Virtual Reality technology has certainly come a long way since its early inception. Games can finally feel like proper gaming experiences and less like guided setpieces. Gaijin Entertainment has been showing off their VR build of War Thunder for quite some time now and I had the pleasure of finally strapping the headset on and hopping into one of the planes modeled for full-VR support. The big news at E3 2016 was that War Thunder VR is now compatible with the HTC Vive (the Oculus Rift was already supported) and Gaijin is also planning to support PlayStation VR.
Even with a headset on, my hands naturally moved to the HOTAS (Hands-On Throttle and Stick) configuration that Gaijin brought to demo the title in VR: a new HOTAS WARTHOG from Thrustmaster. Mind you, much of my flying experience starts and ends with the Ace Combat series and the flight controllers that Namco brought out during the PS2/360 era. Even with the vision obscured with a headset on, maneuvering the throttle and stick took no time at all to accustomed to. Being able to see the ground below whiz by while engaging in aerial dogfights was quite enjoyable and I was convinced that a VR headset would easily be the best way to experience War Thunder again in the future.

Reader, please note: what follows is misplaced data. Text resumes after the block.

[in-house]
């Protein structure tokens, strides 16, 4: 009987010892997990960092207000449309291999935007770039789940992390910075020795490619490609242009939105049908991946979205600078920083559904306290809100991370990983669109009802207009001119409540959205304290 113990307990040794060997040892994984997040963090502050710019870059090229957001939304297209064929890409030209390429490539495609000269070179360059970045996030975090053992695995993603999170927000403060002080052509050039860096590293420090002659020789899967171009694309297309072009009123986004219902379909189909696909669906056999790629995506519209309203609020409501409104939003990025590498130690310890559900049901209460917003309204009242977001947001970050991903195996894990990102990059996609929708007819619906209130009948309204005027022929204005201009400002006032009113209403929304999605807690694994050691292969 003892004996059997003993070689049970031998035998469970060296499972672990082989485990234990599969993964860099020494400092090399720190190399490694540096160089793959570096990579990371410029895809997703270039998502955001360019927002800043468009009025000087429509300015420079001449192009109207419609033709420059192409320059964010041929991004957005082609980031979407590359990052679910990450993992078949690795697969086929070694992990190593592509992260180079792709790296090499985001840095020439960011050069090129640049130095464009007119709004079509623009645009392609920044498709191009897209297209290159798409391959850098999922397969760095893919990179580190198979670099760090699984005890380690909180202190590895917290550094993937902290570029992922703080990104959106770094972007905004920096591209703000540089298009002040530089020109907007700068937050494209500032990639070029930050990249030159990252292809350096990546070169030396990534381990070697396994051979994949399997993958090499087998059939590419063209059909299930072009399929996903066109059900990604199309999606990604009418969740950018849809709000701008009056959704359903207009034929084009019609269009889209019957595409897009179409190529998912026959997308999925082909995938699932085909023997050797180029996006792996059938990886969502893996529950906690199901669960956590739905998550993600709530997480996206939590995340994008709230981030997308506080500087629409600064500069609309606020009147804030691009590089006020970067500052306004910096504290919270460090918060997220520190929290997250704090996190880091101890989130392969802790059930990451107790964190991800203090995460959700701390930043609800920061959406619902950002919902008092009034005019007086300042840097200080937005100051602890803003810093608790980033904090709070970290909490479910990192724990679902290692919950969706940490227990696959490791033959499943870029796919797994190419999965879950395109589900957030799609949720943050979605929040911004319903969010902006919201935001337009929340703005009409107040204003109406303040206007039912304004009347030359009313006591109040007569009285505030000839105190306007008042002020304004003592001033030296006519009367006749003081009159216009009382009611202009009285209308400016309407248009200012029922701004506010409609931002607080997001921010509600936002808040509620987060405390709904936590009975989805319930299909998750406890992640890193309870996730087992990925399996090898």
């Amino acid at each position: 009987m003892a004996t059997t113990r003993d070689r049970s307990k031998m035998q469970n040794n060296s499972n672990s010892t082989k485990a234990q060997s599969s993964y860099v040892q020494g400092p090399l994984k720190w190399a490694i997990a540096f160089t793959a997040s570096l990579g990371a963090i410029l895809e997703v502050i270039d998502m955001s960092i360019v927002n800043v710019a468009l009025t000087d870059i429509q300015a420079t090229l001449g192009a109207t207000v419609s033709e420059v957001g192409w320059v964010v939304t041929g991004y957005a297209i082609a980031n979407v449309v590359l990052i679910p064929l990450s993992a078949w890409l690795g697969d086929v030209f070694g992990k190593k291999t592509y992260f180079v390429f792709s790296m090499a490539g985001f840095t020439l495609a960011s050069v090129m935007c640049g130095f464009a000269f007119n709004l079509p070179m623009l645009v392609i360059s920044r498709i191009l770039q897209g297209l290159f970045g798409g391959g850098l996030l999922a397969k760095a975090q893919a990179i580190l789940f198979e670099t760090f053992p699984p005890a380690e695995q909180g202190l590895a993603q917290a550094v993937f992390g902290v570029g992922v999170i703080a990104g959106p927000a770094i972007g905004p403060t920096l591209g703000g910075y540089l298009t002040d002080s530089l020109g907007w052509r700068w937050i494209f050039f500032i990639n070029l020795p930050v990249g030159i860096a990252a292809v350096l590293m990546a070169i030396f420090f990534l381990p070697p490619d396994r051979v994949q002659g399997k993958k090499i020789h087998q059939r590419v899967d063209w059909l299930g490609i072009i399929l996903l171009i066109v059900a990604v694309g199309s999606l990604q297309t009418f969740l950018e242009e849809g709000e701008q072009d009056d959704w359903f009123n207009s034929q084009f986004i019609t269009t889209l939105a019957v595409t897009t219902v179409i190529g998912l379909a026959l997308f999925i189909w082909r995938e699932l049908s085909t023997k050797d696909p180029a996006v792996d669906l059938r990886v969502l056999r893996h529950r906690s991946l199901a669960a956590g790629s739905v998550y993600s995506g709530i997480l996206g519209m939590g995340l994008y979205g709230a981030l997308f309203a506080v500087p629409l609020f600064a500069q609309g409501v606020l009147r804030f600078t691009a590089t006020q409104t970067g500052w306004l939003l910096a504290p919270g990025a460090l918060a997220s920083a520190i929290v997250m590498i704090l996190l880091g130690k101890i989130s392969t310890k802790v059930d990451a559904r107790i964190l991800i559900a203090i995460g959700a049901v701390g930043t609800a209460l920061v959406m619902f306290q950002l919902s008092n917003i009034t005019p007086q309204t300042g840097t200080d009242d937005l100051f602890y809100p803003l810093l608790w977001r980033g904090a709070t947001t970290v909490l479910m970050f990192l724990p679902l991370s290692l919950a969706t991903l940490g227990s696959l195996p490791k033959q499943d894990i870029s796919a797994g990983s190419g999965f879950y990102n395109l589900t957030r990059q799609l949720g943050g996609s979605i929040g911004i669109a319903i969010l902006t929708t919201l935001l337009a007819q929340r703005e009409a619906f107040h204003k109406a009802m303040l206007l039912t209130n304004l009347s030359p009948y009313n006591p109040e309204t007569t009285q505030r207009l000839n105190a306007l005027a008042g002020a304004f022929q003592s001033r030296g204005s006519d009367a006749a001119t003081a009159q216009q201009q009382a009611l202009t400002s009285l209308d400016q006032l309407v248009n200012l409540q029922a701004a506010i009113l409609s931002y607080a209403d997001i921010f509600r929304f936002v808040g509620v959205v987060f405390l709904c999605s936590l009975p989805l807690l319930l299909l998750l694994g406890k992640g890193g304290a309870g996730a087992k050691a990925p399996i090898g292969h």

The technology, however, isn’t perfect quite yet. While the motion and animation both were on point, the visuals still leave something to be desired. VR headsets still have a long ways to go in terms of visual fidelity. A lower resolution for each eye meant that so much of the on-screen display was covered in jagged edges and some of the low resolution textures on the console can take away from the immersion. All of the important information and statistics on my flight were visible with a simple turn of the head and peering over at the right wing, which was preferable to having the front console being cluttered with gauges and information to read, but the text was difficult to read given the headset’s resolution.
My brief time with War Thunder VR ended with taking my plane high up into the heavens and diving down towards the open sea in a spectacular divebomb. As fun as seeing the world zoom into view was, the experience left me with a slight bit of motion sickness that lasted through much of the afternoon. If nothing else, that stands as a testament of how realistic the simulation was to fake my brain into believing I was operating a true warplane.
After finally being able to play Gaijin Entertainment’s flight simulator for the first time (which happened to be my first time getting hands on with the Oculus Rift), I was immediately convinced that if players of War Thunder happen to own a VR headset in their home, this would be the finest way to play. With a proper HOTAS support, there could be no better way to experience dogfights from the comfort of your own home.
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